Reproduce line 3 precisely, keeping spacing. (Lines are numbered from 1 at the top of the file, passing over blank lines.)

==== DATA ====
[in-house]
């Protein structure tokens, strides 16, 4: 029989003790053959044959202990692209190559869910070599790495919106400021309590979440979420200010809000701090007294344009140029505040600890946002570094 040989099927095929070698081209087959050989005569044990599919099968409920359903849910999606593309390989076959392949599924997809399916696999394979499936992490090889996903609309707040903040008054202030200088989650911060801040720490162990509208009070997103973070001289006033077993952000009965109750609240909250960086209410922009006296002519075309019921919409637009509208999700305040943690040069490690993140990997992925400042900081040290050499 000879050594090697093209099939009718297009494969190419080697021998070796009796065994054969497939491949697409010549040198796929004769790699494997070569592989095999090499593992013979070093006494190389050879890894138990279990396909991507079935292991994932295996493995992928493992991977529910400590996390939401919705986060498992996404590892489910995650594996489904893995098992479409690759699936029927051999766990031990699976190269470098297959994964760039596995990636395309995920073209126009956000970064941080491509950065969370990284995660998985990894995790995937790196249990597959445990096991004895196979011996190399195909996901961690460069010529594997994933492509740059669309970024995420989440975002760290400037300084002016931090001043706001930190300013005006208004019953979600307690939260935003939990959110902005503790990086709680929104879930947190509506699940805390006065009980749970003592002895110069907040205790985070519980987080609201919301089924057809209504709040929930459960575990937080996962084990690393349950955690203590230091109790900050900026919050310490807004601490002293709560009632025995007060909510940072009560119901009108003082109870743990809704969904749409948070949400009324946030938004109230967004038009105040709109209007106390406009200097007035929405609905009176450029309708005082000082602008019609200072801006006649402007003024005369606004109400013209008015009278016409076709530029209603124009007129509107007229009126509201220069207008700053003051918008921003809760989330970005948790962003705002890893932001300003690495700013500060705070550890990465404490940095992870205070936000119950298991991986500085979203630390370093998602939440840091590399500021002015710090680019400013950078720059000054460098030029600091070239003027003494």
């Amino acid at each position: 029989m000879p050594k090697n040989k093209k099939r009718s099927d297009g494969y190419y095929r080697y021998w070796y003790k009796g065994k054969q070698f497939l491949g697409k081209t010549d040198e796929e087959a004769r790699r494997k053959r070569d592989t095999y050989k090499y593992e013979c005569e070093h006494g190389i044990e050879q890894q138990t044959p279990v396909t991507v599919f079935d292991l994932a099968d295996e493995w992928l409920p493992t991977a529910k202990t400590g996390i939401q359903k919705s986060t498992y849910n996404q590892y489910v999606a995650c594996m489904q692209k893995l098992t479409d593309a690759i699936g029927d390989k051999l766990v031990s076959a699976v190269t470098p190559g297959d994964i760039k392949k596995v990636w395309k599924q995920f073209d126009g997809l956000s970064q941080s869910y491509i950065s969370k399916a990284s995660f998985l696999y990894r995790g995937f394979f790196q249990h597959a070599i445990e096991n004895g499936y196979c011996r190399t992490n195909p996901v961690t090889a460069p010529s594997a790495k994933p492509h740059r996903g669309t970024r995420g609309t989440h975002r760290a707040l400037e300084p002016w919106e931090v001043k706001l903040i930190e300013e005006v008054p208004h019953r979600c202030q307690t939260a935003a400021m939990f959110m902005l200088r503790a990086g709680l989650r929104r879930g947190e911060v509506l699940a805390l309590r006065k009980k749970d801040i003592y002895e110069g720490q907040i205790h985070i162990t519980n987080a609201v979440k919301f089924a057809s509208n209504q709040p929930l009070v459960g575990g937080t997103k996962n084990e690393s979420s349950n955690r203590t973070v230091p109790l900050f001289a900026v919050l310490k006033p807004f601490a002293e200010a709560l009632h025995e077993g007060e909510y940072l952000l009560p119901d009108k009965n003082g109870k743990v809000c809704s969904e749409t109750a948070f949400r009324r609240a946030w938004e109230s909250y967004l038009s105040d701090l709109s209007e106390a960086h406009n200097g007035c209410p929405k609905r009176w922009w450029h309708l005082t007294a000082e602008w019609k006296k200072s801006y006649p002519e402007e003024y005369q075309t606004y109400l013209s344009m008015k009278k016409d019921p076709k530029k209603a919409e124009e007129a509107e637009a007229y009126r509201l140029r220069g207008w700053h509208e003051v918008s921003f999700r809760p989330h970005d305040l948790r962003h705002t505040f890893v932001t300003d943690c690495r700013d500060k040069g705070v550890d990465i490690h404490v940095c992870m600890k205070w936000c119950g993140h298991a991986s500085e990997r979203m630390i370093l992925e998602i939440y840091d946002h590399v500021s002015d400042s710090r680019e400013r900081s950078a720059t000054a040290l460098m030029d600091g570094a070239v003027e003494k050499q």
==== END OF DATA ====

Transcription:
């Amino acid at each position: 029989m000879p050594k090697n040989k093209k099939r009718s099927d297009g494969y190419y095929r080697y021998w070796y003790k009796g065994k054969q070698f497939l491949g697409k081209t010549d040198e796929e087959a004769r790699r494997k053959r070569d592989t095999y050989k090499y593992e013979c005569e070093h006494g190389i044990e050879q890894q138990t044959p279990v396909t991507v599919f079935d292991l994932a099968d295996e493995w992928l409920p493992t991977a529910k202990t400590g996390i939401q359903k919705s986060t498992y849910n996404q590892y489910v999606a995650c594996m489904q692209k893995l098992t479409d593309a690759i699936g029927d390989k051999l766990v031990s076959a699976v190269t470098p190559g297959d994964i760039k392949k596995v990636w395309k599924q995920f073209d126009g997809l956000s970064q941080s869910y491509i950065s969370k399916a990284s995660f998985l696999y990894r995790g995937f394979f790196q249990h597959a070599i445990e096991n004895g499936y196979c011996r190399t992490n195909p996901v961690t090889a460069p010529s594997a790495k994933p492509h740059r996903g669309t970024r995420g609309t989440h975002r760290a707040l400037e300084p002016w919106e931090v001043k706001l903040i930190e300013e005006v008054p208004h019953r979600c202030q307690t939260a935003a400021m939990f959110m902005l200088r503790a990086g709680l989650r929104r879930g947190e911060v509506l699940a805390l309590r006065k009980k749970d801040i003592y002895e110069g720490q907040i205790h985070i162990t519980n987080a609201v979440k919301f089924a057809s509208n209504q709040p929930l009070v459960g575990g937080t997103k996962n084990e690393s979420s349950n955690r203590t973070v230091p109790l900050f001289a900026v919050l310490k006033p807004f601490a002293e200010a709560l009632h025995e077993g007060e909510y940072l952000l009560p119901d009108k009965n003082g109870k743990v809000c809704s969904e749409t109750a948070f949400r009324r609240a946030w938004e109230s909250y967004l038009s105040d701090l709109s209007e106390a960086h406009n200097g007035c209410p929405k609905r009176w922009w450029h309708l005082t007294a000082e602008w019609k006296k200072s801006y006649p002519e402007e003024y005369q075309t606004y109400l013209s344009m008015k009278k016409d019921p076709k530029k209603a919409e124009e007129a509107e637009a007229y009126r509201l140029r220069g207008w700053h509208e003051v918008s921003f999700r809760p989330h970005d305040l948790r962003h705002t505040f890893v932001t300003d943690c690495r700013d500060k040069g705070v550890d990465i490690h404490v940095c992870m600890k205070w936000c119950g993140h298991a991986s500085e990997r979203m630390i370093l992925e998602i939440y840091d946002h590399v500021s002015d400042s710090r680019e400013r900081s950078a720059t000054a040290l460098m030029d600091g570094a070239v003027e003494k050499q």